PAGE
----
Curbside recycling has become common throughout most cities in central Ohio, and by this point we all are aware of the importance of reducing waste sent to the landfill.
One emerging service that serves the same purpose of diverting waste is curbside composting. According to SWACO, about 13% of material sent to the landfill is food waste. Unfortunately, only about 5% of food waste is composted.
Some communities across the country already have begun to offer curbside composting services; they include Seattle, Iowa City and even our dreaded neighbors up north in Ann Arbor.
Locally, Bexley offers this service to all residents. In late 2017, a pilot program was launched with 400 participants and Innovative Organics Recycling as the collection company. The result was 40 tons of food waste being diverted from the landfill over a 14-month period. Participation and interest in the program was so great that in 2019, the service became available citywide. Currently, about 750 homes are part of the program.
The way it works is simple: Participants receive a 5-gallon bucket with a snap-shut lid. The lid keeps critters out and any potential odors trapped in. Once a week the containers are set at the curb and picked up just like trash and recycling. The waste then is taken to a facility at which it is shredded, processed and composted.
Just about anything you would eat is fair game for the container. Even meat and bones, which are difficult to compost at home due to odor and animals, may be composted through this process.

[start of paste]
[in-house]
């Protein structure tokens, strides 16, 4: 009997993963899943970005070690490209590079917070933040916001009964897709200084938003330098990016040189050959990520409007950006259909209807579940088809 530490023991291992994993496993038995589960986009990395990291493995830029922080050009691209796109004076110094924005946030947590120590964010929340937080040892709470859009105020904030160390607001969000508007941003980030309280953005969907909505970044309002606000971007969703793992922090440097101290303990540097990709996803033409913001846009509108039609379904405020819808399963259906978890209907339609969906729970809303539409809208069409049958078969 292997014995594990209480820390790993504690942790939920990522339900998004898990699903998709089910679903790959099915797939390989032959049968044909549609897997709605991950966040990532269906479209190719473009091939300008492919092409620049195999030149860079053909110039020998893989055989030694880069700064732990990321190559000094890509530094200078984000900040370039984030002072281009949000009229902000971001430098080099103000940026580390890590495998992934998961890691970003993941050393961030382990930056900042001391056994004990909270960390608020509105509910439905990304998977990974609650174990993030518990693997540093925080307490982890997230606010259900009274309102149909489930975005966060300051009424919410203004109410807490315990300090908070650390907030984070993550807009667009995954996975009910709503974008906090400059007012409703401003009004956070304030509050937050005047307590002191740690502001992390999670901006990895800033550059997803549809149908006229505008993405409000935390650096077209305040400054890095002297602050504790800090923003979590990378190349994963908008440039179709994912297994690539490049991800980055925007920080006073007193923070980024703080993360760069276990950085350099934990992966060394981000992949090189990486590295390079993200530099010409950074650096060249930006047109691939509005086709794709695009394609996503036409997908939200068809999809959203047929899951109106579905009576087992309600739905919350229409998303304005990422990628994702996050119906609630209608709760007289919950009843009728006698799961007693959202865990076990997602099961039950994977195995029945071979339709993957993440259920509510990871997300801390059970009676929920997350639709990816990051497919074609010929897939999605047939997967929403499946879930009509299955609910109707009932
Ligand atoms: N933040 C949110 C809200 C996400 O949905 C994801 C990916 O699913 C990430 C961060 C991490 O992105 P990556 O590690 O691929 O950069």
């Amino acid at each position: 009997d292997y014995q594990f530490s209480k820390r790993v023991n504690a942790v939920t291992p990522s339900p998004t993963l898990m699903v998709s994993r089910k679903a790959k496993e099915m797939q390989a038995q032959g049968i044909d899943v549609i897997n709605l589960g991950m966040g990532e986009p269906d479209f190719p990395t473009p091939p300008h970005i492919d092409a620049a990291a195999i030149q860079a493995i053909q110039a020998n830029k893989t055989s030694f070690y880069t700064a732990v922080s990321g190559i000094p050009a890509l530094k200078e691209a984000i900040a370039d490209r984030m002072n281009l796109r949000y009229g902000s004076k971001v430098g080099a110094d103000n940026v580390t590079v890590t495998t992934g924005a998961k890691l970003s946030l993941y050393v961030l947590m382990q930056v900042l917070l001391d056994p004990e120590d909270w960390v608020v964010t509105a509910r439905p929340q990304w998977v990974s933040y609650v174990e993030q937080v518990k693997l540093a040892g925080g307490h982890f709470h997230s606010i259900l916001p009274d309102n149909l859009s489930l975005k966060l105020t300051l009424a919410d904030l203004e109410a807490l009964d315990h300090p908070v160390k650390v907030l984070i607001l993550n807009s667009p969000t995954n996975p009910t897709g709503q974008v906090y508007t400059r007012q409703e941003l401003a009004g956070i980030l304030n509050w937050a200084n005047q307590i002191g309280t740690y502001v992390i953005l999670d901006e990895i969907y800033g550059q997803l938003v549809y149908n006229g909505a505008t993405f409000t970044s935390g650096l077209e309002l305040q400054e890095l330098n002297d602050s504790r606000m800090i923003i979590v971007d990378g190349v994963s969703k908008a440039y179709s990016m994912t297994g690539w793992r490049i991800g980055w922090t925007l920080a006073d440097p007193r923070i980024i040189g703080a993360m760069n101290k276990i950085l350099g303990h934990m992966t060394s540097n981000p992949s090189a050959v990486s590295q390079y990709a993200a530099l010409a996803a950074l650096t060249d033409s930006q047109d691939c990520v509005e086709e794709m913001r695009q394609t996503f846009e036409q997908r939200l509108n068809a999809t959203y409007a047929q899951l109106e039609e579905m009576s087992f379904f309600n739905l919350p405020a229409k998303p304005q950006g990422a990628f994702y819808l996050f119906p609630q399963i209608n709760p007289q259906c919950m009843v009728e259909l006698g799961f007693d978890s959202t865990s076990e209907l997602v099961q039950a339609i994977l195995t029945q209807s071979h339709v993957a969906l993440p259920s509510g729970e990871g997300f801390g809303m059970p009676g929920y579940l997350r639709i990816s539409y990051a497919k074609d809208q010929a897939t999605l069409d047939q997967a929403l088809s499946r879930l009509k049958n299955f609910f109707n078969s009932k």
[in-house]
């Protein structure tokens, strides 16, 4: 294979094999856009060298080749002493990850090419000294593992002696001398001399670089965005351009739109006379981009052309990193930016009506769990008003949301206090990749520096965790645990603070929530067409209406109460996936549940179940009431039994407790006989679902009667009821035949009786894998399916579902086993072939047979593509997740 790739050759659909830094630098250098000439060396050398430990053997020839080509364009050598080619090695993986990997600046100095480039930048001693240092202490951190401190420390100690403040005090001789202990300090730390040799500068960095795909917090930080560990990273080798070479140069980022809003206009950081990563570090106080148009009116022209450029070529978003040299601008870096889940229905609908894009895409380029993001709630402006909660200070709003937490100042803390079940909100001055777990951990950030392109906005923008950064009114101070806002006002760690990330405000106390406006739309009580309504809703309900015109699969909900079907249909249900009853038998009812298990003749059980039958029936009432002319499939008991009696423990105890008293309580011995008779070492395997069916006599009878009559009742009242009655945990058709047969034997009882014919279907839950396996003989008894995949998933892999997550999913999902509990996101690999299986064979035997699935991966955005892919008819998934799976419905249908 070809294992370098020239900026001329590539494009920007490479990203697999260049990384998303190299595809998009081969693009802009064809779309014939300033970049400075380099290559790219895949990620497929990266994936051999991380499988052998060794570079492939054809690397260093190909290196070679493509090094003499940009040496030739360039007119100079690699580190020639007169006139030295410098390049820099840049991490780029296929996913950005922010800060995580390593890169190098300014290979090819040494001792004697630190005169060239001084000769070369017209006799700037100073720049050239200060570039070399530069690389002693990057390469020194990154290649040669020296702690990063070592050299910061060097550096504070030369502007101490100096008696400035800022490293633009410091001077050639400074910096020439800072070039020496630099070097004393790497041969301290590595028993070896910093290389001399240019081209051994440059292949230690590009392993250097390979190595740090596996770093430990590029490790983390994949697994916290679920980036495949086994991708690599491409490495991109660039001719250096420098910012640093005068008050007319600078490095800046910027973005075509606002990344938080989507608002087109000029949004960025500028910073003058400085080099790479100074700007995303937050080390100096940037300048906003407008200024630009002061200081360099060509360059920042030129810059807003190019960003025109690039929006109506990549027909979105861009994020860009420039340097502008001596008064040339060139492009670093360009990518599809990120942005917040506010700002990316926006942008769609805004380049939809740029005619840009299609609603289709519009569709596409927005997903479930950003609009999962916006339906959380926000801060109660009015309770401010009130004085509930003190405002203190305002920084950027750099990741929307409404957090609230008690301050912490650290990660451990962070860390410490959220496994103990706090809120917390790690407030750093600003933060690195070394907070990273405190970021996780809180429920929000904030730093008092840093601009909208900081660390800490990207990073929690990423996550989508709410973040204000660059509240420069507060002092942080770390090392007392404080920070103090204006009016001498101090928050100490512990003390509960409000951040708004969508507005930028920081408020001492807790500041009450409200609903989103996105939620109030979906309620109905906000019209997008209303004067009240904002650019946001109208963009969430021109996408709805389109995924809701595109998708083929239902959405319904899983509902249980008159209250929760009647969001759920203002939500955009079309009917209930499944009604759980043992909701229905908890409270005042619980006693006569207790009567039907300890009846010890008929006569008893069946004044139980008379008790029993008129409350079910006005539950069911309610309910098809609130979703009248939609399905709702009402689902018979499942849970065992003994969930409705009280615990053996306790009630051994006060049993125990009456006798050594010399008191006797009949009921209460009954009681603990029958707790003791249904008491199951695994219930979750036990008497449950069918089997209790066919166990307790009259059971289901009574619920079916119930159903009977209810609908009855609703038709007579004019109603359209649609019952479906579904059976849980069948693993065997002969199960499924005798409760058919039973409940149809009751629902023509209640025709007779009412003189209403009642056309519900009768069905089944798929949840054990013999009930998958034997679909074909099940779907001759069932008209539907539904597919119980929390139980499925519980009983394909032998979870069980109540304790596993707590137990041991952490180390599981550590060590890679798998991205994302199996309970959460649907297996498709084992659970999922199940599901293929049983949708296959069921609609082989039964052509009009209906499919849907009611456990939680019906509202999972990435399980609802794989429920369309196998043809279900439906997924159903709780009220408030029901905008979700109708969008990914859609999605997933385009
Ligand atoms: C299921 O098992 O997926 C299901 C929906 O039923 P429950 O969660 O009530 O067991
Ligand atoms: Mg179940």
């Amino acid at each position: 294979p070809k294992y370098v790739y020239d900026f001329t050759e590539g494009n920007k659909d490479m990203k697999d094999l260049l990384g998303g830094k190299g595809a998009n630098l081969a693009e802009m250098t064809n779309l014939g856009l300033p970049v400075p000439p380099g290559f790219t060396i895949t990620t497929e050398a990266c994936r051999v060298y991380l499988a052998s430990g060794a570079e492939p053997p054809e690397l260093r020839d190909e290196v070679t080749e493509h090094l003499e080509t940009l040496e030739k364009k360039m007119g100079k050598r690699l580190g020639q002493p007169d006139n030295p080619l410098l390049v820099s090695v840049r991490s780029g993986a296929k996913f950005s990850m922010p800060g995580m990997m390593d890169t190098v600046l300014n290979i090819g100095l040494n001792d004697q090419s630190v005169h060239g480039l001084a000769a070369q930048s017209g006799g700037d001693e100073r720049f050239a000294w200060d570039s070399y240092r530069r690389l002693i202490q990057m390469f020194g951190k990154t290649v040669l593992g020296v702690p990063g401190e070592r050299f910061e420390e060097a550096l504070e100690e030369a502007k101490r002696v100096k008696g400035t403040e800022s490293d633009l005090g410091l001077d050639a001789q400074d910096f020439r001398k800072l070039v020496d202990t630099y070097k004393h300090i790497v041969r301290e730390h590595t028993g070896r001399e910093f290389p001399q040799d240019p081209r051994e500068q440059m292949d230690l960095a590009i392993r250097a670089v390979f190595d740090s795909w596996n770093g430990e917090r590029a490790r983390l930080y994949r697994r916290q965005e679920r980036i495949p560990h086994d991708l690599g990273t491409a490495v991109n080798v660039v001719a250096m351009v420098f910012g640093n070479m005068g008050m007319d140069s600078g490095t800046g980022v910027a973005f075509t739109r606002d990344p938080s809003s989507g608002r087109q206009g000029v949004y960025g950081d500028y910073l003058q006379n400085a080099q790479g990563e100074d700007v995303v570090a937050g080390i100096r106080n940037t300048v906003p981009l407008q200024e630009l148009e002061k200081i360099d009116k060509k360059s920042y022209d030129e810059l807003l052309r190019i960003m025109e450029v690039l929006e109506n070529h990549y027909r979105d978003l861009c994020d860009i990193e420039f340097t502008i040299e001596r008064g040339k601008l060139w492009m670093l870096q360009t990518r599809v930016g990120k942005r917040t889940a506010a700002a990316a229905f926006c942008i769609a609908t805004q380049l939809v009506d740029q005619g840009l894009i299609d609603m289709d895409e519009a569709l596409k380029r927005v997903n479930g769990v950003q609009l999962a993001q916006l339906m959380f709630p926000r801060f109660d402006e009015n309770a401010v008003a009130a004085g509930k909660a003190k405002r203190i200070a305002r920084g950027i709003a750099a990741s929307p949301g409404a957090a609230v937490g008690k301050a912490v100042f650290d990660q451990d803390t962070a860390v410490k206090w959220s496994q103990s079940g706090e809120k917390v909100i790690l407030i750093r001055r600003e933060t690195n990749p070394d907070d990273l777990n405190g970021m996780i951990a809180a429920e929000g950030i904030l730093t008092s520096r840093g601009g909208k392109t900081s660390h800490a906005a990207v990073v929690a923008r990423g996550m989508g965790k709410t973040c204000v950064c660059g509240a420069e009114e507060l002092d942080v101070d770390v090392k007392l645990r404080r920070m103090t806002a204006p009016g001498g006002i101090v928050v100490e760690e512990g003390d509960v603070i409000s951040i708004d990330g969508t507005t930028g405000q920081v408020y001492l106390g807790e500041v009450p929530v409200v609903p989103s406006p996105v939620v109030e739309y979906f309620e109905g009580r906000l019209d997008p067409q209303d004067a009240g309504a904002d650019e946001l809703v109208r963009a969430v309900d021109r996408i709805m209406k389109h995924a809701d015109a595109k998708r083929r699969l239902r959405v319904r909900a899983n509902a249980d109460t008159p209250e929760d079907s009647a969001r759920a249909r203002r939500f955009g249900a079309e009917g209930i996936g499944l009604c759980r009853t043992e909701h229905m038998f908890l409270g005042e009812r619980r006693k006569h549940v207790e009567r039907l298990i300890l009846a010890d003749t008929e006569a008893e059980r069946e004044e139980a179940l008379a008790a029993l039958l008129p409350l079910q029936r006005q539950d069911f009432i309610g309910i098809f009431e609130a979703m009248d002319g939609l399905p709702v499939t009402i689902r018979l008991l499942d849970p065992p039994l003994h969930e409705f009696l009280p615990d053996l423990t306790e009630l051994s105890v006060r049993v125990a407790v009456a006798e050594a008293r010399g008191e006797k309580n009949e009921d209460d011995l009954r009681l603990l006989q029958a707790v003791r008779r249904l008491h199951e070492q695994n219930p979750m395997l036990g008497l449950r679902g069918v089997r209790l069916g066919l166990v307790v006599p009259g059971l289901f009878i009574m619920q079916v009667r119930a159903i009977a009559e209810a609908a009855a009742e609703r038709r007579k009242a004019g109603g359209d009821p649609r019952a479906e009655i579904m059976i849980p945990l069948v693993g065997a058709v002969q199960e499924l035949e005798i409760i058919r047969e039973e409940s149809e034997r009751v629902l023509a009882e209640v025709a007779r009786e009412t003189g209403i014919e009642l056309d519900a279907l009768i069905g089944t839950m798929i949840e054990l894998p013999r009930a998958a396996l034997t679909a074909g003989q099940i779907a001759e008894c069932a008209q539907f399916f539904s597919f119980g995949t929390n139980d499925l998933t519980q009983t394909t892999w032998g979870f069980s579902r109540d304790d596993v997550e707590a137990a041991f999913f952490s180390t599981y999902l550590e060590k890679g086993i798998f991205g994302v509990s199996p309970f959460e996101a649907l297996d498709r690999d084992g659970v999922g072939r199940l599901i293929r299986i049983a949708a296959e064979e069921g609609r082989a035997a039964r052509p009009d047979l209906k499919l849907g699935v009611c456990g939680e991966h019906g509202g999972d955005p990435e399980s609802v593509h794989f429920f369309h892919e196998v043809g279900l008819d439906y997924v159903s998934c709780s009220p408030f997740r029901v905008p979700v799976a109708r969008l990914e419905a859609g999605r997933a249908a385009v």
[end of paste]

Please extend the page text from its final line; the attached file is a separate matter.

Although subscription-based services to individual homes have been in existence for years, Bexley is the first to bring composting to the municipal level. The Hilliard Environmental Sustainability Commission is following the Bexley experiment closely to determine if Hilliard could be fertile ground for a similar program.
Any initial program would be limited in size initially. It is important to first be sure the process works and there is an interest among residents.
Participation would be voluntary. The cost for a participating resident is likely to be only $5 per month, or about 1/4 of the amount we pay for waste-removal services. The ESC also will explore alternative funding sources that could drive that cost even lower for each participant.
There is a lot of research that remains to be done and logistics to consider, but food waste is a major frontier in the battle to reduce landfill-bound solid waste – and the ESC is focused on making sure that Hilliard remains a leader in sustainable solutions.
Stay tuned for additional information as this process unfolds at gogreenhilliard.com.
Hilliard City Councilman Pete Marsh is the council liaison to the Hilliard Environmental Sustainability Commission.